Familiar with the term “Big Data”? Of course, you are. It’s like Big Oil or Big Government, only more 21st-century.
Loosely translated, it means “more data than we know what to do with”. Businesses, in general, are gathering so much data on so many topics so quickly that they aren’t capable of processing all of it, let alone process it effectively. As a result, much of these data on vendors, customers, competitors, etc., aren’t receiving a first look.
There are a number of underlying causes for this, including:
- Not setting SMART objectives for the organization;
- Not knowing what the keys to success are; and
- Not focusing on priorities.
Granted, there are almost as many applications for analyzing and reporting on data as there are ways to accumulate data but none of those applications is worth its cost to the organization if top management can’t tell the number crunchers and analysts what to look for.
And this happens a lot more than you might think. How many times do you think some company’s top management is telling subordinates, on any given day, “If we don’t like what’s in the report, we’re going to throw it back at you”? Middle managers work their tails off for months, painstakingly constructing a detailed, fact-based analysis of some event, situation, or concept, only to have top management sit on the report or trash it.
Here’s a recent example: The U.S. Senate called on the nonpartisan Congressional Research Service to show a correlation between lower tax rates for the rich and economic growth. The C.R.S. reported there was no correlation but certain senators disagreed with that finding and the C.R.S. withdrew the report.
Another example, one that many of us are familiar with: People who, when their doctor tells them repeatedly, “Stop consuming mass quantities of red meat, fried food, and beer, stop smoking a couple of packs a day, and exercise”, ignore what the doctor says? (Could I have a show of hands?)
If I’d known I was going to live so long,
I’d have taken better care of myself.
(Mickey Mantle, for one)
Every media outlet screams, “Obesity is epidemic!” Roughly one-third of the US population is considered obese and the problem is growing rapidly within the under-18 population. Some scientists believe Gen-Ys and millennials will be the first generation in centuries to have a shorter life expectancy than their parents. Why?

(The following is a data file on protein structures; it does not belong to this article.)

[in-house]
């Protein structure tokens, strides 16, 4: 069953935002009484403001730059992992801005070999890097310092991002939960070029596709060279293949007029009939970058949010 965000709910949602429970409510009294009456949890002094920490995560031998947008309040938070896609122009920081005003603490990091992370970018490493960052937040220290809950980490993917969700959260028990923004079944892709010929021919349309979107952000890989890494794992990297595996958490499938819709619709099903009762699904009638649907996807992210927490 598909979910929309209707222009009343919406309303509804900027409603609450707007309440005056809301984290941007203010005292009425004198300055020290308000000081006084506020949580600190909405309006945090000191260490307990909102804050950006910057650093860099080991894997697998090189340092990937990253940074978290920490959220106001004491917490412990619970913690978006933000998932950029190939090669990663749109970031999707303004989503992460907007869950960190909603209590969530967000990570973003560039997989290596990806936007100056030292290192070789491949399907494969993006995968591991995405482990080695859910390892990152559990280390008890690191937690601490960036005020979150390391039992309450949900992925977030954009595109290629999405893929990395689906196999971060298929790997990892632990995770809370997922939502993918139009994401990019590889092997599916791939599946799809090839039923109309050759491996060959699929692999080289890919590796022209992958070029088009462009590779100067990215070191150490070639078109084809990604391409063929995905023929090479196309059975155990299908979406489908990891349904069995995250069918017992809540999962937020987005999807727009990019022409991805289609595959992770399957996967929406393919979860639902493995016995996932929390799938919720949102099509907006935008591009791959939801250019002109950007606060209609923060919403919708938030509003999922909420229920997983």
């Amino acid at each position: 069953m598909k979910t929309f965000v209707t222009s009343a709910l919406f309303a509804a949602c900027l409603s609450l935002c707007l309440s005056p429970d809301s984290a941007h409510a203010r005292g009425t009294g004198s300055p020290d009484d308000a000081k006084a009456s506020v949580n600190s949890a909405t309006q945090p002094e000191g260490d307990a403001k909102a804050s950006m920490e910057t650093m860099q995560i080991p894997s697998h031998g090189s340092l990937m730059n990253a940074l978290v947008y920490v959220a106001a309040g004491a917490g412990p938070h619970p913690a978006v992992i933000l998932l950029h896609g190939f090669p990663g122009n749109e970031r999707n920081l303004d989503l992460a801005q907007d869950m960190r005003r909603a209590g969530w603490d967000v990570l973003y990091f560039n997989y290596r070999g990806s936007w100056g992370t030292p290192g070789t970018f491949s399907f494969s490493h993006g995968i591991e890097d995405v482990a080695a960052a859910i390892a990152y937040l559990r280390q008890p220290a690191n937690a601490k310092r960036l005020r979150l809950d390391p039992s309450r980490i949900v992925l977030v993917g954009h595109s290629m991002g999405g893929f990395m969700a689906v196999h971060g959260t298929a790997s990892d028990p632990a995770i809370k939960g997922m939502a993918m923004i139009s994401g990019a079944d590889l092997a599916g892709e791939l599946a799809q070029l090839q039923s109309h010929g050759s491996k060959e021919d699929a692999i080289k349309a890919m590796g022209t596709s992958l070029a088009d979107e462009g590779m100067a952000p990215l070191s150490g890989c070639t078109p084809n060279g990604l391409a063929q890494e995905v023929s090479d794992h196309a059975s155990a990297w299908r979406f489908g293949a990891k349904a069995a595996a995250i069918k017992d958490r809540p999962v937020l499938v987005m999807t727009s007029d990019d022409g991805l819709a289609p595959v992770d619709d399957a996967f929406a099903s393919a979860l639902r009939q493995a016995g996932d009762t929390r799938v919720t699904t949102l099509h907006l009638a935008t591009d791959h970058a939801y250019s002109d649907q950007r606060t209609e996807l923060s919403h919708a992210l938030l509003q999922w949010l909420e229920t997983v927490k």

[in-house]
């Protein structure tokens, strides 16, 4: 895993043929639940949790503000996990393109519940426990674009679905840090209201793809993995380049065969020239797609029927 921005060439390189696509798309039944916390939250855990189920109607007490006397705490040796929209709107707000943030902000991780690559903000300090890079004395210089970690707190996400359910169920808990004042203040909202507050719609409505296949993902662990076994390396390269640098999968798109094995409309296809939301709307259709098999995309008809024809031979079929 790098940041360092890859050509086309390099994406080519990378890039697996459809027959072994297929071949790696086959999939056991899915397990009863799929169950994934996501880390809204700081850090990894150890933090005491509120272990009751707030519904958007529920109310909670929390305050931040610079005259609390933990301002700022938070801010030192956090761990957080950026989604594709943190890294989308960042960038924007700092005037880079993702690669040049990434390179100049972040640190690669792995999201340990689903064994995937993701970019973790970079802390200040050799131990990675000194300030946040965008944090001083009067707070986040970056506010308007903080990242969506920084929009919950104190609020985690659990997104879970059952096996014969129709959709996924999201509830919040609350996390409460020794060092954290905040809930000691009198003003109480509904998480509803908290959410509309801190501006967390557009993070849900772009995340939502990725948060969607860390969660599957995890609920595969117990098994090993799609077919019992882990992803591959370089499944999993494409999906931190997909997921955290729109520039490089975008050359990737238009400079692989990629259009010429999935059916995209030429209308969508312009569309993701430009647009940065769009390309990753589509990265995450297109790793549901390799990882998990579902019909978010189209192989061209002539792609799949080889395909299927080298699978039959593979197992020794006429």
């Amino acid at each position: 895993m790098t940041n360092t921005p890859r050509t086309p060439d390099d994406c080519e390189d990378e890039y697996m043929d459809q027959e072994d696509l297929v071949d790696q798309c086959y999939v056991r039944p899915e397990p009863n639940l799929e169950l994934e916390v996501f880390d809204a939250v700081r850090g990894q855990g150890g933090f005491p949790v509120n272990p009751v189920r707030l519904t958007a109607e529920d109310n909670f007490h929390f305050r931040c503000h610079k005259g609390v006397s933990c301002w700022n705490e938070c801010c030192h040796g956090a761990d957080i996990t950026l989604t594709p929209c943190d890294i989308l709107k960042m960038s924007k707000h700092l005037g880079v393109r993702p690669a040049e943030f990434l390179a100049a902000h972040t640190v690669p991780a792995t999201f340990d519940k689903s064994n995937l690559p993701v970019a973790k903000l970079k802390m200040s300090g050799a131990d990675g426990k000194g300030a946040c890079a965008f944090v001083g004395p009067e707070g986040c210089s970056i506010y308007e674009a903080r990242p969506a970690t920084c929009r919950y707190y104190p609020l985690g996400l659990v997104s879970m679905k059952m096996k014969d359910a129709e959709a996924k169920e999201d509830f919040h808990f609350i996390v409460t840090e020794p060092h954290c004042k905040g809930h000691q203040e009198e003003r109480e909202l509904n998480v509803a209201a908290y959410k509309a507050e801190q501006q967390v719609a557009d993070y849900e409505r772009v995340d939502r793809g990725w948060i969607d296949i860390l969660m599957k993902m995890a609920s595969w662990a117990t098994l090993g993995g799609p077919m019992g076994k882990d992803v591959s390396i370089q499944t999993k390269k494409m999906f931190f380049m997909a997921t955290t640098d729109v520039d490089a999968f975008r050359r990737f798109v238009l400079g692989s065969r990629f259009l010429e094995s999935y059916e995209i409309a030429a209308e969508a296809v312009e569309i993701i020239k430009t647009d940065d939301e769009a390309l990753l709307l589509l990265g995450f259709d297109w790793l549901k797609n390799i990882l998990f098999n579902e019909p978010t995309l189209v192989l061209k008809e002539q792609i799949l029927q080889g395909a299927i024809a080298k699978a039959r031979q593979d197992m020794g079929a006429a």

We conveniently ignore the facts. We actually think we’re doing well, girth-wise. Often, we compare ourselves with others and the more we see overweight people around us, the more likely we are to consider our heavier selves acceptable. Instead of relying on facts (I’m 20 pounds heavier than last year at this time, I’m exercising less than I did before we had the kids, etc.) as a basis for corrective and preventive actions to improve our health, we ignore the warning signs.
And so it goes with business. Top management is told that sales are down 20% from last quarter but rather than:
- Consider the possibility that there are fundamental flaws in their management system; and
- Look for the root cause and corrective action;
They issue the edict that “Sales has to sell more!”, as if that will take care of everything. Instead of:
- Gathering and analyzing data;
- Continually looking for trends and anomalies in the data;
- Looking for the root (or key) cause;
- Implementing ongoing activities – corrective actions – to minimize or even prevent recurrence of the cause; and
- Following up periodically on those corrective actions to see if they’re yielding the desired results (e.g., preventing recurrence of the problem, meeting objectives) or if they need “tweaking”…
…they deal only with what appears on the surface, with no in-depth inspection, no well-thought-out plan, and unclear or inappropriate objectives.
Organizations often ignore the facts when they are unpleasant or because they aren’t compatible with their world view. When business is not open to multiple possibilities or outcomes…when they’re not looking at doing things differently…if change is inconvenient or even painful…their competition and customers are quickly and forever going to pass them by.
Ignoring the facts doesn’t make them go away. It could make your company go away, though.
- Weisman, Jonathan, “Nonpartisan Tax Report Withdrawn After GOP Protest”, NY Times, 1 Nov. 2012 – http://www.nytimes.com/2012/11/02/business/questions-raised-on-withdrawal-of-congressional-research-services-report-on-tax-rates.html
- Parker-Pope, Tara, “Are Most People in Denial About Their Weight?”, NY Times Health/Science, 18 Apr. 2012 – http://well.blogs.nytimes.com/2012/04/18/are-most-people-in-denial-about-their-weight/